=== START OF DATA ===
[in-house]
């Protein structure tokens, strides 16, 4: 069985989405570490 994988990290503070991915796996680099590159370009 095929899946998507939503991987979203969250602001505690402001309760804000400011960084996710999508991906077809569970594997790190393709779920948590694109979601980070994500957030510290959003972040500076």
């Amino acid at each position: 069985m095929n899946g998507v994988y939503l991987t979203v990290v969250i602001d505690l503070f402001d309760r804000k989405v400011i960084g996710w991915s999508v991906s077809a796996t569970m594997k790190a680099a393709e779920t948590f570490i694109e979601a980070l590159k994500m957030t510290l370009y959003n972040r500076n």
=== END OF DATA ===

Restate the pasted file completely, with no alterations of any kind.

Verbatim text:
[in-house]
């Protein structure tokens, strides 16, 4: 069985989405570490 994988990290503070991915796996680099590159370009 095929899946998507939503991987979203969250602001505690402001309760804000400011960084996710999508991906077809569970594997790190393709779920948590694109979601980070994500957030510290959003972040500076």
């Amino acid at each position: 069985m095929n899946g998507v994988y939503l991987t979203v990290v969250i602001d505690l503070f402001d309760r804000k989405v400011i960084g996710w991915s999508v991906s077809a796996t569970m594997k790190a680099a393709e779920t948590f570490i694109e979601a980070l590159k994500m957030t510290l370009y959003n972040r500076n």